The live action Ghost in the Shell movie has faced controversy already, even before production started, mostly due to it being a Hollywood adaptation of a Japanese film. When Dreamworks acquired the rights, most people assumed the movie would still be set in Japan, with a Japanese (or at least Asian) actress as the main character. Of course, after Scarlett Johansson was cast in the leading role, these hopes were dashed, and now it seems as though the story won't be set in Japan at all...
New Casting Call
Production will soon begin on Ghost In The Shell in New Zealand, where there has been a casting call for extras and other parts in the new film. The call itself didn't have a restriction on the race of applicants, and in fact stressed the importance of representing all ethnicities in the new film. Casting director Liz Mullane had this to say:
"It is very early on, we aren't filming until next year, so this is really finding out the type of people that might be interested in all sorts of roles. We ware interested in anyone who is interested, the variety of people is massive."
This does seem to prove definitively that Ghost In The Shell probably won't be set in Asia, or feature a majority Japanese cast. This is a shame, as much of the aesthetic appeal of the original films comes from their Asian setting: while the setting of the films is fictional, the architecture and scenery draws from Asian cities, specifically Hong Kong (according to designer Oshii).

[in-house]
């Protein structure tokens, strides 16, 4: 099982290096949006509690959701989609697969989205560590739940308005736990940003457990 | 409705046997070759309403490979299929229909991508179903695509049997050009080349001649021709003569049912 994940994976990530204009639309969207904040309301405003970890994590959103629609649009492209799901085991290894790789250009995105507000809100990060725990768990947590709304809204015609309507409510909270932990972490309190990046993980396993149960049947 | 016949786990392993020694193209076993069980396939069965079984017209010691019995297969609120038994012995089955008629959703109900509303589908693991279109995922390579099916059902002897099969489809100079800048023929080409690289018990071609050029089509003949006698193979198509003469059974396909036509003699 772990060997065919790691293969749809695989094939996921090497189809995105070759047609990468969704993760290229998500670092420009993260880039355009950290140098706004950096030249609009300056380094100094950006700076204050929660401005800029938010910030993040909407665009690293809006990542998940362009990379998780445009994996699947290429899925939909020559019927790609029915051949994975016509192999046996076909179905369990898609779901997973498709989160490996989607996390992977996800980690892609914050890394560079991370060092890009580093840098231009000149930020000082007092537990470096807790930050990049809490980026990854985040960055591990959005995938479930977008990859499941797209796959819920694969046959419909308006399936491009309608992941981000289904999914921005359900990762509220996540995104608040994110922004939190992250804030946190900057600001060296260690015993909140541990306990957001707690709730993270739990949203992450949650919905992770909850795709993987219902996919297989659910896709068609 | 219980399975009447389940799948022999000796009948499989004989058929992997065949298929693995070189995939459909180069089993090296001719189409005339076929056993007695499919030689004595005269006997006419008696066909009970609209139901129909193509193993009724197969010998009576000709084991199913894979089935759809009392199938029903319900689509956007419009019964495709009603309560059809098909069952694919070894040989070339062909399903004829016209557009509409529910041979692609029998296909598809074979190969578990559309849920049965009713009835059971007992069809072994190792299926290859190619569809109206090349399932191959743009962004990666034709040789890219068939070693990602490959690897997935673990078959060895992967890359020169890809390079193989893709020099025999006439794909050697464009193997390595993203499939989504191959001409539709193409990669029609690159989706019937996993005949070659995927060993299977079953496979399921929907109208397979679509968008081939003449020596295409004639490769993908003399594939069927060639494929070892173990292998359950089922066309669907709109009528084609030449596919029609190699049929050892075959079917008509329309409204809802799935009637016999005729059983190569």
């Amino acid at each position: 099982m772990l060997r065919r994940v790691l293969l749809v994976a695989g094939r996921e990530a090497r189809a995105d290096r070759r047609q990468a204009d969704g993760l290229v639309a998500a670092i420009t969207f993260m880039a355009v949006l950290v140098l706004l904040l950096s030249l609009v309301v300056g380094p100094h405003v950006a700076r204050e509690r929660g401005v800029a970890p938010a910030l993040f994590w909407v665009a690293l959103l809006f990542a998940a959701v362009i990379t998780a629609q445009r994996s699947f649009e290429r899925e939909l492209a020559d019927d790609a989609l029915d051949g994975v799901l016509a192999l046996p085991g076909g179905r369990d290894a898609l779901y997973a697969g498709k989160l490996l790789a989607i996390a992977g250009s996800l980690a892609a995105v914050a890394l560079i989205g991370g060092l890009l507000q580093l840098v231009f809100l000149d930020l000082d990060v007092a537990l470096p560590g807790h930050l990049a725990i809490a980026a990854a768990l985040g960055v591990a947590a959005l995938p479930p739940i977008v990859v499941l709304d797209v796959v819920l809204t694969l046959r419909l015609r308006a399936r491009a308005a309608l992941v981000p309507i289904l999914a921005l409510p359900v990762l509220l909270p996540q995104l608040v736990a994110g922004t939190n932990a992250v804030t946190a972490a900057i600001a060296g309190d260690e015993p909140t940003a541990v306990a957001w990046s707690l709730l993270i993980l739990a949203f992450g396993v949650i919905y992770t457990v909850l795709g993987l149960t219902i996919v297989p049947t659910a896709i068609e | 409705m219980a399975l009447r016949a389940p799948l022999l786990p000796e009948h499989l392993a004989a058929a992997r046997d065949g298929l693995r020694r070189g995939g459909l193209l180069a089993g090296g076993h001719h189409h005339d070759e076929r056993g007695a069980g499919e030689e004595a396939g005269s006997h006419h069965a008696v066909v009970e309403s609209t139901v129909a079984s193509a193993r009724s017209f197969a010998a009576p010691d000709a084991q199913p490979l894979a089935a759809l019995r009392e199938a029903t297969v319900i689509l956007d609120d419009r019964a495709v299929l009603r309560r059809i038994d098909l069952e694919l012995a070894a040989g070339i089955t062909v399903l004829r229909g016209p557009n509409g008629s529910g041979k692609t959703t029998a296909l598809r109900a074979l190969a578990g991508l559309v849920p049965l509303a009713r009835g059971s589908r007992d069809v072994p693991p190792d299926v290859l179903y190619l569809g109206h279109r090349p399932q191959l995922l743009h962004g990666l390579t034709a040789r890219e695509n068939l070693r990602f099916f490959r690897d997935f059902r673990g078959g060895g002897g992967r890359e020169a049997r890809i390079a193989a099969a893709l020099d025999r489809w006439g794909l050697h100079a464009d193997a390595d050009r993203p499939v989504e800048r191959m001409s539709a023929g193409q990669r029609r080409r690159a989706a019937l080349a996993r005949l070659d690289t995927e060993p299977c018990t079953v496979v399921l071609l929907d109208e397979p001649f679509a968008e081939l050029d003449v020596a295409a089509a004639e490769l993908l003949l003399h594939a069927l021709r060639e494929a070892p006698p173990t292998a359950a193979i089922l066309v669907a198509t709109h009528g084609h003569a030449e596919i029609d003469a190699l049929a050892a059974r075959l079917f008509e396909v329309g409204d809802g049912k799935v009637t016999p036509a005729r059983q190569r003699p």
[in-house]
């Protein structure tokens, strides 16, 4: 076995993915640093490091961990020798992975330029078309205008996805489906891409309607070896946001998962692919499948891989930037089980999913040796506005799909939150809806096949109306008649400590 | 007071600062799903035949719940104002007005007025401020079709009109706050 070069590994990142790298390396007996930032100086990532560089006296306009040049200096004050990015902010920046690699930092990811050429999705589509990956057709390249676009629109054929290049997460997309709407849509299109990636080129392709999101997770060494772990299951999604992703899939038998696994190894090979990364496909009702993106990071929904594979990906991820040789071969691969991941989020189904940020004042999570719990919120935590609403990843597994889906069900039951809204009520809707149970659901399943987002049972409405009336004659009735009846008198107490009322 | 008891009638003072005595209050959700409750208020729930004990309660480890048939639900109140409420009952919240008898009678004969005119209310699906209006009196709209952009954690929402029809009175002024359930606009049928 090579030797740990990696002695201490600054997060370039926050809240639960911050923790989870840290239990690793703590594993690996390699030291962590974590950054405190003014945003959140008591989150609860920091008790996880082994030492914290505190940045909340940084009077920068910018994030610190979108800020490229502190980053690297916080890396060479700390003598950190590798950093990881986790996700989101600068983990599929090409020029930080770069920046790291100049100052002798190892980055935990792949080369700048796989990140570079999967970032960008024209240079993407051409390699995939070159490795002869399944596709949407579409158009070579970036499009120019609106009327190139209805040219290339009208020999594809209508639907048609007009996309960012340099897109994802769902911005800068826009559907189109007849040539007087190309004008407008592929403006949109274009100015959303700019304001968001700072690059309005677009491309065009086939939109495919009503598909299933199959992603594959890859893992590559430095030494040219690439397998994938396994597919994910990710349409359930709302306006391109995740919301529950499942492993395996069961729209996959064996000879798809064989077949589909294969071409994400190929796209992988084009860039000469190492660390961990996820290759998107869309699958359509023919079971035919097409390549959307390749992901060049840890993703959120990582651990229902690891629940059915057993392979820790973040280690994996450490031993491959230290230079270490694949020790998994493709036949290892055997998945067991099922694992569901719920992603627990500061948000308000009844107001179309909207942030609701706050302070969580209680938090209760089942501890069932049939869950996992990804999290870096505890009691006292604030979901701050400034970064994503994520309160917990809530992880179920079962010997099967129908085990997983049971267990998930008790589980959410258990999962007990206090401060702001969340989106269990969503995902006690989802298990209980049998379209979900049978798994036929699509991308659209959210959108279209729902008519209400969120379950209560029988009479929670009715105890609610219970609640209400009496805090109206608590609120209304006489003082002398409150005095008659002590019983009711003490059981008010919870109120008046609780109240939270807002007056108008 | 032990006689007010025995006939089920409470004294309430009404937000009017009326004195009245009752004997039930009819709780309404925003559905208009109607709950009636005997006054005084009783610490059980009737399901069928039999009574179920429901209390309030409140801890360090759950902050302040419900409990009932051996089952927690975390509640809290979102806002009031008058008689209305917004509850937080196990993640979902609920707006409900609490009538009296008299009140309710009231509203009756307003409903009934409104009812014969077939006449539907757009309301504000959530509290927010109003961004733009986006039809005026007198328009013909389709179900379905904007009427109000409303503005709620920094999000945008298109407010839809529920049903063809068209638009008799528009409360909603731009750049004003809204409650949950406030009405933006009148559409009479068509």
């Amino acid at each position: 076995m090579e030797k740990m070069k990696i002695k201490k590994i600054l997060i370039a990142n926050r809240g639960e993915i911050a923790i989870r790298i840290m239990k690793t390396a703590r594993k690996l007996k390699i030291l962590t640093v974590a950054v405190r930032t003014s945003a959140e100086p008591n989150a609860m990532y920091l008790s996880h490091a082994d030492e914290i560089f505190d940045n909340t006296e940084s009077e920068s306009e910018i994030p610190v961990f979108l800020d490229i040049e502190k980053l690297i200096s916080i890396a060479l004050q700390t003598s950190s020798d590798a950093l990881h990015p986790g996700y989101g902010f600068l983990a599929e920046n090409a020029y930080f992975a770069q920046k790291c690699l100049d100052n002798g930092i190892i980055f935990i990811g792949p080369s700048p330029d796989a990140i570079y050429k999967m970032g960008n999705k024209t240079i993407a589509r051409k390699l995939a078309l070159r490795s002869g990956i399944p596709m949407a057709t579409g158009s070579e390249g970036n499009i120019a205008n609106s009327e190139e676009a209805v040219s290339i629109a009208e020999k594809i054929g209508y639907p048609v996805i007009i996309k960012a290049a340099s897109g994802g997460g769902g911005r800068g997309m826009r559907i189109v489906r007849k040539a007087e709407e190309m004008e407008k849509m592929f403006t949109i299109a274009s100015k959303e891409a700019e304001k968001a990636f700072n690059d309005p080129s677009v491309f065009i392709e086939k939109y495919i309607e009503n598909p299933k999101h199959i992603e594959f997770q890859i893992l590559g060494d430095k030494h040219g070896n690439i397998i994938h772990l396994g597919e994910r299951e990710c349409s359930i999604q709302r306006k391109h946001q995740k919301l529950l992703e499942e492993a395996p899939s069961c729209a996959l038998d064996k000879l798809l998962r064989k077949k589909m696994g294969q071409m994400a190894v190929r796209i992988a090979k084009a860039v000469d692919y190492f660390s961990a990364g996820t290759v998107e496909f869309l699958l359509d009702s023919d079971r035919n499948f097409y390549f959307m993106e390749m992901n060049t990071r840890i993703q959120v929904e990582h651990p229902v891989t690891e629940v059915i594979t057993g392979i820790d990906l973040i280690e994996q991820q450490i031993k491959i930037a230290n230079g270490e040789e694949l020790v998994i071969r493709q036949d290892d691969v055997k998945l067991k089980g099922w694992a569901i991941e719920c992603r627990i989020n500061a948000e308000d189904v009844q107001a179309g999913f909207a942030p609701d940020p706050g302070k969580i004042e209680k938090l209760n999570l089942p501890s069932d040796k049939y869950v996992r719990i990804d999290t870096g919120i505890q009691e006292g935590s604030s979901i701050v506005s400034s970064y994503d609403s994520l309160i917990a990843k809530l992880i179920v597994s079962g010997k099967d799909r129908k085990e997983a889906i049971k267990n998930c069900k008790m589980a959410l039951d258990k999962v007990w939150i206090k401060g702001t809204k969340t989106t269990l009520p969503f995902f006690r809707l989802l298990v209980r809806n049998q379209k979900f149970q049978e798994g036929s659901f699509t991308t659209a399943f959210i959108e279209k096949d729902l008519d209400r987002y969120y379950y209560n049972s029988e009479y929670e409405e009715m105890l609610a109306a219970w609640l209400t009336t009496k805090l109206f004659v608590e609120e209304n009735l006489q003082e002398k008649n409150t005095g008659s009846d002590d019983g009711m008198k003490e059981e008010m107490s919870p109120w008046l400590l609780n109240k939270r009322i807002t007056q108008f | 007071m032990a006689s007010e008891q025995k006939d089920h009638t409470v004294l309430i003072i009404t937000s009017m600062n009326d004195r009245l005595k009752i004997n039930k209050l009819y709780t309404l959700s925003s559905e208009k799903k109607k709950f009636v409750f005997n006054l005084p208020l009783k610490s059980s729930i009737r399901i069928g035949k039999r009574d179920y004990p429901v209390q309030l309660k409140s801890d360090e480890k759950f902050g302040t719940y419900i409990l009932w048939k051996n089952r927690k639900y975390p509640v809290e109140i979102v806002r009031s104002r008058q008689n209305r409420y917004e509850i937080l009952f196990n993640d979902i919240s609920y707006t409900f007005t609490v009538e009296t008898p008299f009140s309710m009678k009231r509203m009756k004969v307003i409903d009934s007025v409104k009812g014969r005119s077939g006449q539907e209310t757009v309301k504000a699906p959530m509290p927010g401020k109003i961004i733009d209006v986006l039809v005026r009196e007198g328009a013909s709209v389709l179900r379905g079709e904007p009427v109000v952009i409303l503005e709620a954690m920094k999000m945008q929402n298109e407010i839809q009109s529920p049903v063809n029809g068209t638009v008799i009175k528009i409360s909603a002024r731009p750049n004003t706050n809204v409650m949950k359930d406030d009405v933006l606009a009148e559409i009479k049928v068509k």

But with Scarlett Johansson in the lead, it makes sense to reset the film in another location. However, though filming will soon commence in New Zealand, that doesn't mean the film will be set there. Taking place in the future, it's possible that the city will have an ambiguous geographic setting. And this isn't the only change to the original plot that the live action Ghost In The Shell will feature: we've had a few plot details that drastically change the meaning of the original story...
Story Changes & Johansson's Role
The Hollywood Reporter provided some previously unknown plot details in their announcement about the film's screenwriter, which helped shed some light on the movie.
"In the film, Scarlett Johansson stars as a special ops cyborg who leads an elite task force called Section 9 for Hanka Robotics. Section 9 is devoted to stopping the most dangerous criminals and extremists, led by The Laughing Man, whose singular goal is to wipe out Hanka’s advancements in cyber technology."
As pointed out by Forbes, these plot details are significantly different from the original manga and TV show. Most notably, Section 9 seems to have been altered from a government agency to a faction of the corporation Hanko Robotics, which has replaced Megatech as the main producer of cybernetic systems.
This seems to muddy the narrative somewhat, and might shift the main themes from government control and cyber warfare, to a more corporate focused plot questioning the power of companies in law enforcement and cyber terrorism. Or these changes might just be a case of miscommunication, as an official plot synopsis has yet to be released. In any case, it looks like the focus might not be on the leading character and her existential crises, but rather the race to stop the Laughing Man before he achieves his goals.
The fact that Scarlett Johansson's character wasn't named as Motoko Kusanagi, while the other major players were given a title, also throws her role into doubt. Johansson will clearly play a character similar to the iconic cybercop, but it could be that considering Johansson's race, the writers are choosing to alter her role completely to play a different character than Motoko (who nonetheless mirrors Motoko's journey). Again, we'll just have to wait and see until official details are released. In any case, there's no doubt that Johansson will use her considerable talent to bring this cyborg character to life, and challenge any preconceptions we have about the role.